Youngkin outlines mental health plan
Psychiatric beds are not always available to people in Virginia who are in a mental health crisis. Law enforcement officers are asked to handle behavioral issues, and Virginia's jails and prisons are filled with people who need help rather than incarceration. That's why Governor Glenn Youngkin is proposing a plan he says will transform how Virginia handles behavioral health.
"Together we can fundamentally change how the Commonwealth approaches behavioral health, and we must move from slow evolution to accelerated revolution," Youngkin said during a Wednesday announcement in Richmond.
Youngkin calls it the "Righ Help, Right Now" plan. The governor wants to double mobile crisis teams and increase the capacity of crisis receiving centers. He wants to invest in new mobile crisis units and add psychiatric emergency services at hospitals. Plus, he wants to increase the number of crisis receiving centers, especially in Southwest Virginia and Hampton Roads -- regions he says have been left behind.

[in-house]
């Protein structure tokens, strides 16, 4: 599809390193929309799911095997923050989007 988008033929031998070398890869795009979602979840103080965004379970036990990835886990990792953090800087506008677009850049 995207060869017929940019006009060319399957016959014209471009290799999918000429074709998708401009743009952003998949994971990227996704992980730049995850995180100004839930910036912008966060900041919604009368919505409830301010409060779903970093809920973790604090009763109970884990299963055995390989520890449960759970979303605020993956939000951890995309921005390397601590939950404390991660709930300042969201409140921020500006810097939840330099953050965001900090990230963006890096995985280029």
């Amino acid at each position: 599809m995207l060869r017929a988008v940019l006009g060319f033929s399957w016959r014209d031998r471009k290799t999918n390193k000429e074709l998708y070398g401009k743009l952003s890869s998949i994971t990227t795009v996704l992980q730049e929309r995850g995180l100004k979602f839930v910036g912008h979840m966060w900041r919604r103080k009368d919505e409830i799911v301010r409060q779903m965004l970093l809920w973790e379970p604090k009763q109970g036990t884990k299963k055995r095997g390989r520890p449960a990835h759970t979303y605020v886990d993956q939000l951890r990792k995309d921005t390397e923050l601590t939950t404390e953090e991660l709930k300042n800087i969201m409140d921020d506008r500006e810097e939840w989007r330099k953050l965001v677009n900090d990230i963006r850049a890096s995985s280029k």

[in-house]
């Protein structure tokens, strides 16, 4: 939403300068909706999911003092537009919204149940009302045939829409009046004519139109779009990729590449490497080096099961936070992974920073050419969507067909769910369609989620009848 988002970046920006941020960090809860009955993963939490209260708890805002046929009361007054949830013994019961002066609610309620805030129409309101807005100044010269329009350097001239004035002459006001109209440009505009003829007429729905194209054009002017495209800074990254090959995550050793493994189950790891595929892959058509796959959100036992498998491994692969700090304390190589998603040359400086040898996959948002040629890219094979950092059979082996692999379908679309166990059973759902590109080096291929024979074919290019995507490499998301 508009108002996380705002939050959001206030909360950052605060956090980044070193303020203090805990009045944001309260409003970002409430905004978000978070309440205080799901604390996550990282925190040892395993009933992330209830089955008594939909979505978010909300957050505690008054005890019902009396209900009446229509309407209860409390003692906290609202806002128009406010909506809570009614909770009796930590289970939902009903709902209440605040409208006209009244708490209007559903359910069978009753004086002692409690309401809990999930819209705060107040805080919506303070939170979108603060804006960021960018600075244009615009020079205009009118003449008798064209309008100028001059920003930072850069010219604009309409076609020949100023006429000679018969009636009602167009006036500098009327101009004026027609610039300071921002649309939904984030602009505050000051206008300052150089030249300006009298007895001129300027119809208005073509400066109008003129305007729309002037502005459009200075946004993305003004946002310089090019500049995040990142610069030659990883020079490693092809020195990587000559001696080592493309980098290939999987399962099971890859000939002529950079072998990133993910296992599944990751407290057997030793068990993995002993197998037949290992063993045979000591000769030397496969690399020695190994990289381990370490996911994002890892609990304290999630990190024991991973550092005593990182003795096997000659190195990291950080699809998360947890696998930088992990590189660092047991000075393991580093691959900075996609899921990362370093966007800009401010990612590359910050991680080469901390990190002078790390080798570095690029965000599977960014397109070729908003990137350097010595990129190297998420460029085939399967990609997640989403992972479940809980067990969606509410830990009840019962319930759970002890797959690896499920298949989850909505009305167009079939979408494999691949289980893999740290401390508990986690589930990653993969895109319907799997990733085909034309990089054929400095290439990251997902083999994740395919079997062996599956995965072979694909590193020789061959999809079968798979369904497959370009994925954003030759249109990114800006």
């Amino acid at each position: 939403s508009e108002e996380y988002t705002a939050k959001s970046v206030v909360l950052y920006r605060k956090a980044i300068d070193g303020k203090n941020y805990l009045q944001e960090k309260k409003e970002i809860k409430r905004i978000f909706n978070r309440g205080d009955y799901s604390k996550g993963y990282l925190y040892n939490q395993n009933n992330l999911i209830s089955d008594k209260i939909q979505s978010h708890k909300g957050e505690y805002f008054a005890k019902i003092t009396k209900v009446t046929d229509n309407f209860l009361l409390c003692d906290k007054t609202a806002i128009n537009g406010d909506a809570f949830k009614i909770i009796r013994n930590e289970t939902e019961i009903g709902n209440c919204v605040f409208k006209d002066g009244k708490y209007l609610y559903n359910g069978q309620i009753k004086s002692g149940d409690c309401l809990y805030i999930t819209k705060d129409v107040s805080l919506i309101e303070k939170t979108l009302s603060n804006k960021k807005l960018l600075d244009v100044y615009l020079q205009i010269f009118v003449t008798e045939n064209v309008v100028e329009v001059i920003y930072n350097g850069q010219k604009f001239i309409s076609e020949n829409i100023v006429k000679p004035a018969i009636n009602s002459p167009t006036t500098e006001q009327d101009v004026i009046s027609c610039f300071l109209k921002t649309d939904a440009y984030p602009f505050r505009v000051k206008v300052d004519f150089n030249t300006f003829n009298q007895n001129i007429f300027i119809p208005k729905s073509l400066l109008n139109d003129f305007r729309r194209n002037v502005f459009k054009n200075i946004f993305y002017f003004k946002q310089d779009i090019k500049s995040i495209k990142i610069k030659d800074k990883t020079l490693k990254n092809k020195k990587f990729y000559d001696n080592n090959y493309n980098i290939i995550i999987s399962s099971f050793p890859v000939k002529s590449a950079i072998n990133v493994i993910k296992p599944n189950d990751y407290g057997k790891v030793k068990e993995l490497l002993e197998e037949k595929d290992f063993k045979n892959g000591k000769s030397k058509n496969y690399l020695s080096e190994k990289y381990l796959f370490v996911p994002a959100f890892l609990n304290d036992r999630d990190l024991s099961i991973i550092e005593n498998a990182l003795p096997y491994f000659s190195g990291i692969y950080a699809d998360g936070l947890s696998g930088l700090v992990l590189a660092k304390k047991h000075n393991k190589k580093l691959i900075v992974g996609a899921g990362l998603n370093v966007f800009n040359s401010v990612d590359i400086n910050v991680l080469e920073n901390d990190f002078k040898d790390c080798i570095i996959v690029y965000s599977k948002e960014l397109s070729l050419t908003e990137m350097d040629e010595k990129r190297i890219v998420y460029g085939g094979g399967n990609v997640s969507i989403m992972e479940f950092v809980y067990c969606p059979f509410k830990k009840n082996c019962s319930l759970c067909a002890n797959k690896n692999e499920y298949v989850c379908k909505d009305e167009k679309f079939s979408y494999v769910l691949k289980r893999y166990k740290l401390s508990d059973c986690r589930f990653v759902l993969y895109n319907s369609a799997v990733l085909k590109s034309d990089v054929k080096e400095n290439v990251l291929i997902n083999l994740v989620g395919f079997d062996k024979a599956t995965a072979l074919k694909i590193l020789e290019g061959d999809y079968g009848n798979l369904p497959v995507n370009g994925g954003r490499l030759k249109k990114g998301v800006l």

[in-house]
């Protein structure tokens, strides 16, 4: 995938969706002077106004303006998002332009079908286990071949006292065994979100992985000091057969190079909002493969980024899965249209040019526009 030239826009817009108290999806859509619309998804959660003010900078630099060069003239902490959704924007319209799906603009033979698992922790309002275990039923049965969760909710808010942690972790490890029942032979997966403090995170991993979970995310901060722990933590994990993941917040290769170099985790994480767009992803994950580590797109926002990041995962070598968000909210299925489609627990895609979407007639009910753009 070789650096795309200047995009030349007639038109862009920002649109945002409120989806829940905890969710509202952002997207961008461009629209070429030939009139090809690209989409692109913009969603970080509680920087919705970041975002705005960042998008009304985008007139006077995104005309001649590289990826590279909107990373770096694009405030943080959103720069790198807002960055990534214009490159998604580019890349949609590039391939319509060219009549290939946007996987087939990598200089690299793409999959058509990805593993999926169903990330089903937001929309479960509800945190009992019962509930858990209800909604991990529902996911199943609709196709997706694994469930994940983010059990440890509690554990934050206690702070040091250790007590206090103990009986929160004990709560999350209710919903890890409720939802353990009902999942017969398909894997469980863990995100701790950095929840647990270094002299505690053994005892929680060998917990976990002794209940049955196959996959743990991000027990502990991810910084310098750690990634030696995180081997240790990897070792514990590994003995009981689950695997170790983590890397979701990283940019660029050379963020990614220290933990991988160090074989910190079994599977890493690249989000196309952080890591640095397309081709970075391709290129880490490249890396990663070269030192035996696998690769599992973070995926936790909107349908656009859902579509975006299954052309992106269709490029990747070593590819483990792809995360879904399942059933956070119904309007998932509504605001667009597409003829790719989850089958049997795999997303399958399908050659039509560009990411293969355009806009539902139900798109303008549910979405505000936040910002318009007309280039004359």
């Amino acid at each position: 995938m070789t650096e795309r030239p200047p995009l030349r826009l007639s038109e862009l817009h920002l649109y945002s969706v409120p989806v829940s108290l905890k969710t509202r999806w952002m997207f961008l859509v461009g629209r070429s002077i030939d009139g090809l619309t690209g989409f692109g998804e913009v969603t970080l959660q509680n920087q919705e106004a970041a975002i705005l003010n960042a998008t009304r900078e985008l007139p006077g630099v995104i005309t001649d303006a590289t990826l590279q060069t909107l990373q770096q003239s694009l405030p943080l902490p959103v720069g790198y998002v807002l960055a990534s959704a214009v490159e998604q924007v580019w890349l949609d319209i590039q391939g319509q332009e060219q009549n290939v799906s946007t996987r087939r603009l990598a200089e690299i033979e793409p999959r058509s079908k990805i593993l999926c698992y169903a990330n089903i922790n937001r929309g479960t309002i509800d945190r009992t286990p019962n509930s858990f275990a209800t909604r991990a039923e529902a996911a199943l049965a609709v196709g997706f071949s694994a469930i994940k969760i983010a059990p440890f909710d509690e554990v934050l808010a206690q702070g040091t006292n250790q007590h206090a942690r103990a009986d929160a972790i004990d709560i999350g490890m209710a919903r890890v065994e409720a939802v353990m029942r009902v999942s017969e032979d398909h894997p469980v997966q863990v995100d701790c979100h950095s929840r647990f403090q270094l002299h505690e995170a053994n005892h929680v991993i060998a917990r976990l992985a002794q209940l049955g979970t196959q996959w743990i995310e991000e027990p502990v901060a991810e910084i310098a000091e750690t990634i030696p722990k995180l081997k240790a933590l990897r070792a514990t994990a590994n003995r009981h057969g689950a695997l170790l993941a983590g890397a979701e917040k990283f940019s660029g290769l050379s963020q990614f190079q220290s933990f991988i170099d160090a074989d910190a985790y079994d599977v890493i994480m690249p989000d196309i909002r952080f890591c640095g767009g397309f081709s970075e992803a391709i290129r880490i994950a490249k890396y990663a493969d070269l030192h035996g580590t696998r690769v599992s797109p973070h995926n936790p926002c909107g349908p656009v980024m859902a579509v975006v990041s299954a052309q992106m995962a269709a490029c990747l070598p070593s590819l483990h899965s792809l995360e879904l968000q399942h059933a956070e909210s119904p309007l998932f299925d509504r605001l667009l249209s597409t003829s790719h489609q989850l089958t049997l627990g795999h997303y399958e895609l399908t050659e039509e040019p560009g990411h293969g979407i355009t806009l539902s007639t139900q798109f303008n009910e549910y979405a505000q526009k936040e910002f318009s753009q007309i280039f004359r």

"Our plan includes more than $100 million in new crisis service funding," Youngkin noted. "We will develop a ‘Crisis Now Virginia’ model of care."
The governor also says he wants to build out a crisis hotline to help serve as an entry point for people who need care now. In Wednesday’s announcement, Youngkin said he wants everyone to know that 988 is the crisis hotline and people can dial up that number if they are in crisis or if they know someone who needs help now.
This report, provided by Virginia Public Radio, was made possible with support from the Virginia Education Association.